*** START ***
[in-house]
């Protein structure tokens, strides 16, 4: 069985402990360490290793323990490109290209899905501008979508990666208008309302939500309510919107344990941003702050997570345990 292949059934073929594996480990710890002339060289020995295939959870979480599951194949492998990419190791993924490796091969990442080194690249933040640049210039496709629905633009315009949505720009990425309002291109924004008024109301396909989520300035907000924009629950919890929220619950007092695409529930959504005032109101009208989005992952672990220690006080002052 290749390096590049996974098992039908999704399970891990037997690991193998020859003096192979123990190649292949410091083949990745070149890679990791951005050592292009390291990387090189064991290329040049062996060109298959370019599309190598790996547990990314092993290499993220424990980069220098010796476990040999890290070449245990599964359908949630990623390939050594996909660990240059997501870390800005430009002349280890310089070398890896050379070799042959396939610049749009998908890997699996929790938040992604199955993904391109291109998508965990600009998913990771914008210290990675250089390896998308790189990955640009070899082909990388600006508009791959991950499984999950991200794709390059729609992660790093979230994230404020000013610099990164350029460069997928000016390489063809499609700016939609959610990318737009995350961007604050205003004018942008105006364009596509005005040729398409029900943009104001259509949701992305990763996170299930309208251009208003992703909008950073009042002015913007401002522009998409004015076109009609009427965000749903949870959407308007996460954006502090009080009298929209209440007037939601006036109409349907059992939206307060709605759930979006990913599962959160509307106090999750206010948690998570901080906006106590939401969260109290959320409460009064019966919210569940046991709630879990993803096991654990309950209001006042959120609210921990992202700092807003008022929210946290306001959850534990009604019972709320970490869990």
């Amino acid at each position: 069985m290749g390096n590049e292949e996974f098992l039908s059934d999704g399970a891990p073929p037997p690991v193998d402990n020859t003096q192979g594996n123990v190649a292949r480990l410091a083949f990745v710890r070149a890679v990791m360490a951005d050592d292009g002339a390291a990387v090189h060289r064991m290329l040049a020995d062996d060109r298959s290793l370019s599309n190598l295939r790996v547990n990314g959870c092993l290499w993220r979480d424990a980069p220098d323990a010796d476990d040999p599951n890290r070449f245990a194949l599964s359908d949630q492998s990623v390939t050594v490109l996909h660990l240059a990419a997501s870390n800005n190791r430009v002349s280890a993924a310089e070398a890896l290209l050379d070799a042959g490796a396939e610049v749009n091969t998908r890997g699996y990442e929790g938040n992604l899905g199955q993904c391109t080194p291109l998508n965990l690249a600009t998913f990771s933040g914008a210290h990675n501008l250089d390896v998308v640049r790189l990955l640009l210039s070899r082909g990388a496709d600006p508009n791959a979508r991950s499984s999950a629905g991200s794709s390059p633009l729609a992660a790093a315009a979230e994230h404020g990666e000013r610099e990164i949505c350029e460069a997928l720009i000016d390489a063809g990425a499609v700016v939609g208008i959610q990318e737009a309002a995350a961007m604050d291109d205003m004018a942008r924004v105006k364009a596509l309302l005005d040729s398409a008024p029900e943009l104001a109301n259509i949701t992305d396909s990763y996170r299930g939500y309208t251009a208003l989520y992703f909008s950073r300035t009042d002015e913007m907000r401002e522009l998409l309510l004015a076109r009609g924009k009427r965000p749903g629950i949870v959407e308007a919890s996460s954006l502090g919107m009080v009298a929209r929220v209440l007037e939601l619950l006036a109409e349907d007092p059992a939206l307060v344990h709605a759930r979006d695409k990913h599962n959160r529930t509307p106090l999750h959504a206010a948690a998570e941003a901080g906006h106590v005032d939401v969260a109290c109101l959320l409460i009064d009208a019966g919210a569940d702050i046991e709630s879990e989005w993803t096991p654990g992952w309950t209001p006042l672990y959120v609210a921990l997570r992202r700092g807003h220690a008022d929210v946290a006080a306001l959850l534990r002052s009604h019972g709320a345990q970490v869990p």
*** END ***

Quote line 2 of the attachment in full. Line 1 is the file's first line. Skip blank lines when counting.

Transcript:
């Protein structure tokens, strides 16, 4: 069985402990360490290793323990490109290209899905501008979508990666208008309302939500309510919107344990941003702050997570345990 292949059934073929594996480990710890002339060289020995295939959870979480599951194949492998990419190791993924490796091969990442080194690249933040640049210039496709629905633009315009949505720009990425309002291109924004008024109301396909989520300035907000924009629950919890929220619950007092695409529930959504005032109101009208989005992952672990220690006080002052 290749390096590049996974098992039908999704399970891990037997690991193998020859003096192979123990190649292949410091083949990745070149890679990791951005050592292009390291990387090189064991290329040049062996060109298959370019599309190598790996547990990314092993290499993220424990980069220098010796476990040999890290070449245990599964359908949630990623390939050594996909660990240059997501870390800005430009002349280890310089070398890896050379070799042959396939610049749009998908890997699996929790938040992604199955993904391109291109998508965990600009998913990771914008210290990675250089390896998308790189990955640009070899082909990388600006508009791959991950499984999950991200794709390059729609992660790093979230994230404020000013610099990164350029460069997928000016390489063809499609700016939609959610990318737009995350961007604050205003004018942008105006364009596509005005040729398409029900943009104001259509949701992305990763996170299930309208251009208003992703909008950073009042002015913007401002522009998409004015076109009609009427965000749903949870959407308007996460954006502090009080009298929209209440007037939601006036109409349907059992939206307060709605759930979006990913599962959160509307106090999750206010948690998570901080906006106590939401969260109290959320409460009064019966919210569940046991709630879990993803096991654990309950209001006042959120609210921990992202700092807003008022929210946290306001959850534990009604019972709320970490869990």